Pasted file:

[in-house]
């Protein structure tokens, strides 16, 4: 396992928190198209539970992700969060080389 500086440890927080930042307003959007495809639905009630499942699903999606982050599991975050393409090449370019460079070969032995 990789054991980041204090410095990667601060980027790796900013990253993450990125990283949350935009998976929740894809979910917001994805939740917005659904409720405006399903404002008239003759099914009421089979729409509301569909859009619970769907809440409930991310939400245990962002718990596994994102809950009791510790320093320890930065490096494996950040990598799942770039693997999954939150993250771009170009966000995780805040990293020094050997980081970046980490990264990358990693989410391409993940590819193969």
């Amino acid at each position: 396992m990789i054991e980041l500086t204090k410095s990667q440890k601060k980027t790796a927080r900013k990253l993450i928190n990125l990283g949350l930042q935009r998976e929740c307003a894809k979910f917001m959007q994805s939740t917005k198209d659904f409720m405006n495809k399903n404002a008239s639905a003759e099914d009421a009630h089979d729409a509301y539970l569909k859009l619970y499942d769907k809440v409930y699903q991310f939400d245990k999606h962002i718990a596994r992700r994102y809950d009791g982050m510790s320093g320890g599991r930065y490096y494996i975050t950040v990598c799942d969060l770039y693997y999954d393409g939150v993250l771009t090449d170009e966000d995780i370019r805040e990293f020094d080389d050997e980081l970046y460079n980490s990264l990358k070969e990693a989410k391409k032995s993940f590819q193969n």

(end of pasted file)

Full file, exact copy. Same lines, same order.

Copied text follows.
[in-house]
């Protein structure tokens, strides 16, 4: 396992928190198209539970992700969060080389 500086440890927080930042307003959007495809639905009630499942699903999606982050599991975050393409090449370019460079070969032995 990789054991980041204090410095990667601060980027790796900013990253993450990125990283949350935009998976929740894809979910917001994805939740917005659904409720405006399903404002008239003759099914009421089979729409509301569909859009619970769907809440409930991310939400245990962002718990596994994102809950009791510790320093320890930065490096494996950040990598799942770039693997999954939150993250771009170009966000995780805040990293020094050997980081970046980490990264990358990693989410391409993940590819193969």
């Amino acid at each position: 396992m990789i054991e980041l500086t204090k410095s990667q440890k601060k980027t790796a927080r900013k990253l993450i928190n990125l990283g949350l930042q935009r998976e929740c307003a894809k979910f917001m959007q994805s939740t917005k198209d659904f409720m405006n495809k399903n404002a008239s639905a003759e099914d009421a009630h089979d729409a509301y539970l569909k859009l619970y499942d769907k809440v409930y699903q991310f939400d245990k999606h962002i718990a596994r992700r994102y809950d009791g982050m510790s320093g320890g599991r930065y490096y494996i975050t950040v990598c799942d969060l770039y693997y999954d393409g939150v993250l771009t090449d170009e966000d995780i370019r805040e990293f020094d080389d050997e980081l970046y460079n980490s990264l990358k070969e990693a989410k391409k032995s993940f590819q193969n």